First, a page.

# 14 Essential Google Sheet Functions And How To Use Them

By Indeed Editorial Team

Updated 19 September 2022

Published 14 May 2022

The Indeed Editorial Team comprises a diverse and talented team of writers, researchers and subject matter experts equipped with Indeed's data and insights to deliver useful tips to help guide your career journey.

Google Sheets is an excellent resource for keeping data organised, creating charts and graphs and delivering valuable results. The best aspect of a Google Sheet is that even with minimal experience, you can use various formulas and functions to manage your sheets. Knowing how to deploy various functions can enhance how you can manipulate data and save time when performing complex calculations. In this article, we discuss what Google Sheet functions are, list 14 essential functions and understand how each of them works.

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## What Is A Google Sheet Function?

A Google Sheet function is a pre-defined operation that you can apply to your dataset to perform automatic calculations. These functions work as a shortcut for performing different calculations. With the help of these functions, you can create a formula that performs the desired calculation on data. These functions or formulas are helpful for professionals who handle a large amount of data. Using these formulas, professionals can check accuracy for data entry, perform desired calculations and increase the overall productivity when working with the large data set.

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## 14 Important Google Sheet Formulas

Some essential and widely used Google Sheet Functions are:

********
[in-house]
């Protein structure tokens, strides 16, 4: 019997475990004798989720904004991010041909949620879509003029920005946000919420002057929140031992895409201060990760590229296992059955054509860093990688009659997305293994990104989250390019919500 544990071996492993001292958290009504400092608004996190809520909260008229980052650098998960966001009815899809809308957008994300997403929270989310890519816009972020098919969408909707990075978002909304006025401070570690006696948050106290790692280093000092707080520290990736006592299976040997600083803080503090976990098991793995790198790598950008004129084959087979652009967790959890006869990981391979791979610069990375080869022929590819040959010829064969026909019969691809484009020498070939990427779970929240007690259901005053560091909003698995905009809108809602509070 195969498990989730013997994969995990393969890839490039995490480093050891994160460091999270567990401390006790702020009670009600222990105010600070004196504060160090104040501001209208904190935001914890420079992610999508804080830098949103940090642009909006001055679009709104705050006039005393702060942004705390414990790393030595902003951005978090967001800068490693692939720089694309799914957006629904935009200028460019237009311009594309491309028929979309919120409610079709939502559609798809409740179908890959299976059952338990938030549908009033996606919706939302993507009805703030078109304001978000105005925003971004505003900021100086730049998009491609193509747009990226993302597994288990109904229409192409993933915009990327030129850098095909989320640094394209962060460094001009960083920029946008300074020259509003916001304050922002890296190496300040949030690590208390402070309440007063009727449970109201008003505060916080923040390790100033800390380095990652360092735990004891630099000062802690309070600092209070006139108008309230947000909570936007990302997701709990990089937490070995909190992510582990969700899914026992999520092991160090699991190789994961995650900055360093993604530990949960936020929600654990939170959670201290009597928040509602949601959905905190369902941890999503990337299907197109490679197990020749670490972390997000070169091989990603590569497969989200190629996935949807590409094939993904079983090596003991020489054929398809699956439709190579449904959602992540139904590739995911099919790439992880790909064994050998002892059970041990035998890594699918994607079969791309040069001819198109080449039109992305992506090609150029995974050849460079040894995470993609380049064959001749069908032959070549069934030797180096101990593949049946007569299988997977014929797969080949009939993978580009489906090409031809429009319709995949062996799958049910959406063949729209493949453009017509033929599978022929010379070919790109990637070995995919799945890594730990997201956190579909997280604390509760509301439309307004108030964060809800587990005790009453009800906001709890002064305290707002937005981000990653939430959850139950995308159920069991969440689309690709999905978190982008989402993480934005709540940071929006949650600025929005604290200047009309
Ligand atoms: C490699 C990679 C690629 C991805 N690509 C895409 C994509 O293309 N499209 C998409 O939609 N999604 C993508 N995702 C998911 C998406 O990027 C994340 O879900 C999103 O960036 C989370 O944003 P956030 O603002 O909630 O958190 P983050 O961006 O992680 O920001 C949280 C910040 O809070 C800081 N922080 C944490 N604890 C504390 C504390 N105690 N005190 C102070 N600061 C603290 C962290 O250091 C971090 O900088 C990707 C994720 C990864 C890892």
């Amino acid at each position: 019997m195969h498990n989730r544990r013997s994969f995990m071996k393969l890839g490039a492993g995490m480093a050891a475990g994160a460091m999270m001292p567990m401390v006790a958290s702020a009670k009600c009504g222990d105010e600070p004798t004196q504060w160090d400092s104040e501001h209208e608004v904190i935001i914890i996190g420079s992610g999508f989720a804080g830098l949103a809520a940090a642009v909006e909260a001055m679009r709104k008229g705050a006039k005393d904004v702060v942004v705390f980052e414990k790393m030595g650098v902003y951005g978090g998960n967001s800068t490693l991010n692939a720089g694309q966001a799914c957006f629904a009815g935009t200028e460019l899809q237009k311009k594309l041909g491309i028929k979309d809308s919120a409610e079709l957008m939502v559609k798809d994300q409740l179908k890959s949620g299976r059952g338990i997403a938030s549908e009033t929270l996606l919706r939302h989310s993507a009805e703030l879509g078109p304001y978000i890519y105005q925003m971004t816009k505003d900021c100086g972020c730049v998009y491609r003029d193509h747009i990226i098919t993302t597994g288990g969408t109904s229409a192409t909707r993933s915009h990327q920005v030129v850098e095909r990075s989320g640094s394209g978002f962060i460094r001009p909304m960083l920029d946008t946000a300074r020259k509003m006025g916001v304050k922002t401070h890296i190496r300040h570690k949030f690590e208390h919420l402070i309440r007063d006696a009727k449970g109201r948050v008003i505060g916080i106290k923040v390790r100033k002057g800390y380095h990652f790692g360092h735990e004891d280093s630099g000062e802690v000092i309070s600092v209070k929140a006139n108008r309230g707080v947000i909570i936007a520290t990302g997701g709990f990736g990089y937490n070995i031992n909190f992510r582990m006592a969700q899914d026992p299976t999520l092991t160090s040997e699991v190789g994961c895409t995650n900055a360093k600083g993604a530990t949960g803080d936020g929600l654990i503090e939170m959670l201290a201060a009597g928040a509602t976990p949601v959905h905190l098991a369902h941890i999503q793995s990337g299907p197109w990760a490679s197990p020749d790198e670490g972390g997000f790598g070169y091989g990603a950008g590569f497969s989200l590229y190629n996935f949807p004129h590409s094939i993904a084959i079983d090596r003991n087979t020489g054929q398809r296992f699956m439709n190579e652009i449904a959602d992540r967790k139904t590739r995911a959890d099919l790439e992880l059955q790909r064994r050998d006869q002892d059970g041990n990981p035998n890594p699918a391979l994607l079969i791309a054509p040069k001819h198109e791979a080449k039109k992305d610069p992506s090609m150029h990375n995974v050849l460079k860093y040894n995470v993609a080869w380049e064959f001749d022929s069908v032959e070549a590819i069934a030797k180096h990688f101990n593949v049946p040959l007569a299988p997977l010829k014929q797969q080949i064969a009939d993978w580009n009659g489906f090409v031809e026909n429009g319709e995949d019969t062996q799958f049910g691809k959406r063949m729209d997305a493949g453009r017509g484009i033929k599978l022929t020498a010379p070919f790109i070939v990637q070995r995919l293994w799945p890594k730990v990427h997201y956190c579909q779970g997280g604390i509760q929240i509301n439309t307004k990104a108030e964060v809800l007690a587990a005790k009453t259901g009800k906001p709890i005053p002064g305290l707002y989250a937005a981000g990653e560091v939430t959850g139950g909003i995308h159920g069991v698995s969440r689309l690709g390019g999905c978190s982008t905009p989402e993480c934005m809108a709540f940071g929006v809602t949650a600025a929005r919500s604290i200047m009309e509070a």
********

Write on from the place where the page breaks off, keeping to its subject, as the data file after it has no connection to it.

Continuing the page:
### 1. AVERAGE

The AVERAGE function calculates the average of numbers in a range of cells. You can find the average of a continuous range of cells within a single column or row or individually input cells. When entering individual cells, use a comma to separate each cell reference. To use the AVERAGE function, first select an empty cell. Now, click on the ‘Insert' tab and from the drop-down menu, choose ‘Functions'.

Next, choose the ‘AVERAGE' option from the ‘Functions' drop-down menu. You can even type ‘=AVERAGE' into an empty cell. Then, select the cells you want to find the average or input them manually between parenthesis and press the 'Enter' key.

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### 2. SUM

The SUM function is one of the most basic functions in Google Sheets. Using the SUM function, you can add a range of cells. You can either select the 'SUM' from the ‘Functions' drop-down list or manually type ‘=SUM' followed by the range of cells in the parenthesis. You can even enter the cells manually.

### 3. SUMIF

The SUMIF function lets you add cells that meet certain criteria or conditions. This function expands the use of the IF function. To use the SUMIF function, first select an empty cell. Now, click on the ‘Insert' tab and choose the ‘Functions' option. Select the ‘SUMIF' function from the ‘Math' menu of the ‘Functions' drop-down list. You can even type ‘=SUMIF into any empty cell followed by a range and condition such as greater than, lesser than or equal to. After inputting the desired condition between parenthesis, press the ‘Enter' button.